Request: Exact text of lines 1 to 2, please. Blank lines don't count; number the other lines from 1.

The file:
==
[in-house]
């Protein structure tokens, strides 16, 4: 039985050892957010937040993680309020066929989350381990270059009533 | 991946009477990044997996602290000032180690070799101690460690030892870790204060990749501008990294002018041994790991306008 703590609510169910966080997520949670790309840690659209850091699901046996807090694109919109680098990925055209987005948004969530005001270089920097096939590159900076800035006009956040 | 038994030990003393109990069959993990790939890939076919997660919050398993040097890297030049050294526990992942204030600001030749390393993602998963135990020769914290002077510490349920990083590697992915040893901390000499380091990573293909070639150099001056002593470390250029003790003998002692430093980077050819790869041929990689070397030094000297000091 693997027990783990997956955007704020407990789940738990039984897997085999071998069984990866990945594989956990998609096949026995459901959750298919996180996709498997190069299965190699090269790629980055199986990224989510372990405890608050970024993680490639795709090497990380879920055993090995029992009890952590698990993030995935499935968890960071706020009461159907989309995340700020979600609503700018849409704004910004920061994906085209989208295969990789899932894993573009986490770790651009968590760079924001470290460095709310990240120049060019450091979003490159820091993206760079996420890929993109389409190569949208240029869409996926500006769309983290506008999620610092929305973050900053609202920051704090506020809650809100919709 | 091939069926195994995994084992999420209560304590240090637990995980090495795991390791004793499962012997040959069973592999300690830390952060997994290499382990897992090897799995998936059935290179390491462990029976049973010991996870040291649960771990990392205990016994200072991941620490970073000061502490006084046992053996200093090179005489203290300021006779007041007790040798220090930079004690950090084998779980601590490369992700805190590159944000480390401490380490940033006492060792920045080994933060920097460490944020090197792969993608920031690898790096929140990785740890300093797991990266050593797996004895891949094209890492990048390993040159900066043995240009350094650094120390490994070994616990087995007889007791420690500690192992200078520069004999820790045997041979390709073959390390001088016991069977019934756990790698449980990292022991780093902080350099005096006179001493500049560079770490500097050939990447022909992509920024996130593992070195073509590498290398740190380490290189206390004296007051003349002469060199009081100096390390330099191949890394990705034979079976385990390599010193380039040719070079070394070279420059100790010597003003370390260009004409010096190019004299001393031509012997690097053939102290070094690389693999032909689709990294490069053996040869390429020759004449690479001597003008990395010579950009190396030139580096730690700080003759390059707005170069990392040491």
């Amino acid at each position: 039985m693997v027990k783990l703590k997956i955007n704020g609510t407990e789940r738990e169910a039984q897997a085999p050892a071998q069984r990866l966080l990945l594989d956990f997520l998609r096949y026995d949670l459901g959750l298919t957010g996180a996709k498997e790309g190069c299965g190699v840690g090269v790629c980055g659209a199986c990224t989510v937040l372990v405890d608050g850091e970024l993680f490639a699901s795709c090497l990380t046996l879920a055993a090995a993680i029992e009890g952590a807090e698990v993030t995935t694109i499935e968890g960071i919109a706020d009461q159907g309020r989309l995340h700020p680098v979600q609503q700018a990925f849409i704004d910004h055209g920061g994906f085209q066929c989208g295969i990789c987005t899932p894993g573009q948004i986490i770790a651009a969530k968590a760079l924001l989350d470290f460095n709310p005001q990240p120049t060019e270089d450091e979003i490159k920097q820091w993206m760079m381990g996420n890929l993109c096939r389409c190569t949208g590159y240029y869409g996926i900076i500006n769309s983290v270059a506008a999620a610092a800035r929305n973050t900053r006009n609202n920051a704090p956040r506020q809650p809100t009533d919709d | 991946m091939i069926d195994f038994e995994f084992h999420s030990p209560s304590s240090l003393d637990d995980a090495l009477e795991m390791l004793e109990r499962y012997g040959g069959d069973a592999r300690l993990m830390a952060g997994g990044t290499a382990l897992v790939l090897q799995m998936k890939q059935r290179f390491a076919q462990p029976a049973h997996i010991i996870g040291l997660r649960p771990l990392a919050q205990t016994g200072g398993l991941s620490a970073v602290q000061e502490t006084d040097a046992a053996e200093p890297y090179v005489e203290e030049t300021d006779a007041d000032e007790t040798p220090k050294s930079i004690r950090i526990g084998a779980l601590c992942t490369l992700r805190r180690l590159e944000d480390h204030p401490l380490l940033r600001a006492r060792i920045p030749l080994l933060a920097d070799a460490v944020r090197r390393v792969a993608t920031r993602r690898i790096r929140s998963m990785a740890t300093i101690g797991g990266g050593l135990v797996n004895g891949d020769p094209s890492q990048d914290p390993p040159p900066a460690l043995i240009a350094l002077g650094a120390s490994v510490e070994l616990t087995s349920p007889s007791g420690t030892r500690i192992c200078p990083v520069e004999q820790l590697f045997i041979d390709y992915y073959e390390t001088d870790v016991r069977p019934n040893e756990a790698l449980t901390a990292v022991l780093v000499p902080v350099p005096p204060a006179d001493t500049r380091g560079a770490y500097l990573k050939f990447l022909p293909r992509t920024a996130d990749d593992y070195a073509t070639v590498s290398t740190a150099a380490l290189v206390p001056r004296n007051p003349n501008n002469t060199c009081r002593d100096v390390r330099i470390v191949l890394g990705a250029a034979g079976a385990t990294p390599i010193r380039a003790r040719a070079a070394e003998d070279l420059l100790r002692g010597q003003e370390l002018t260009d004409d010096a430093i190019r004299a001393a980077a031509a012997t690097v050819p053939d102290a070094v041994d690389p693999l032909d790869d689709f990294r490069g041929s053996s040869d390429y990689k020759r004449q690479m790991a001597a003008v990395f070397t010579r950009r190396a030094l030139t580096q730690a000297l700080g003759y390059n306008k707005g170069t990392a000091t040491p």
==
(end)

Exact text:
[in-house]
């Protein structure tokens, strides 16, 4: 039985050892957010937040993680309020066929989350381990270059009533 | 991946009477990044997996602290000032180690070799101690460690030892870790204060990749501008990294002018041994790991306008 703590609510169910966080997520949670790309840690659209850091699901046996807090694109919109680098990925055209987005948004969530005001270089920097096939590159900076800035006009956040 | 038994030990003393109990069959993990790939890939076919997660919050398993040097890297030049050294526990992942204030600001030749390393993602998963135990020769914290002077510490349920990083590697992915040893901390000499380091990573293909070639150099001056002593470390250029003790003998002692430093980077050819790869041929990689070397030094000297000091 693997027990783990997956955007704020407990789940738990039984897997085999071998069984990866990945594989956990998609096949026995459901959750298919996180996709498997190069299965190699090269790629980055199986990224989510372990405890608050970024993680490639795709090497990380879920055993090995029992009890952590698990993030995935499935968890960071706020009461159907989309995340700020979600609503700018849409704004910004920061994906085209989208295969990789899932894993573009986490770790651009968590760079924001470290460095709310990240120049060019450091979003490159820091993206760079996420890929993109389409190569949208240029869409996926500006769309983290506008999620610092929305973050900053609202920051704090506020809650809100919709 | 091939069926195994995994084992999420209560304590240090637990995980090495795991390791004793499962012997040959069973592999300690830390952060997994290499382990897992090897799995998936059935290179390491462990029976049973010991996870040291649960771990990392205990016994200072991941620490970073000061502490006084046992053996200093090179005489203290300021006779007041007790040798220090930079004690950090084998779980601590490369992700805190590159944000480390401490380490940033006492060792920045080994933060920097460490944020090197792969993608920031690898790096929140990785740890300093797991990266050593797996004895891949094209890492990048390993040159900066043995240009350094650094120390490994070994616990087995007889007791420690500690192992200078520069004999820790045997041979390709073959390390001088016991069977019934756990790698449980990292022991780093902080350099005096006179001493500049560079770490500097050939990447022909992509920024996130593992070195073509590498290398740190380490290189206390004296007051003349002469060199009081100096390390330099191949890394990705034979079976385990390599010193380039040719070079070394070279420059100790010597003003370390260009004409010096190019004299001393031509012997690097053939102290070094690389693999032909689709990294490069053996040869390429020759004449690479001597003008990395010579950009190396030139580096730690700080003759390059707005170069990392040491």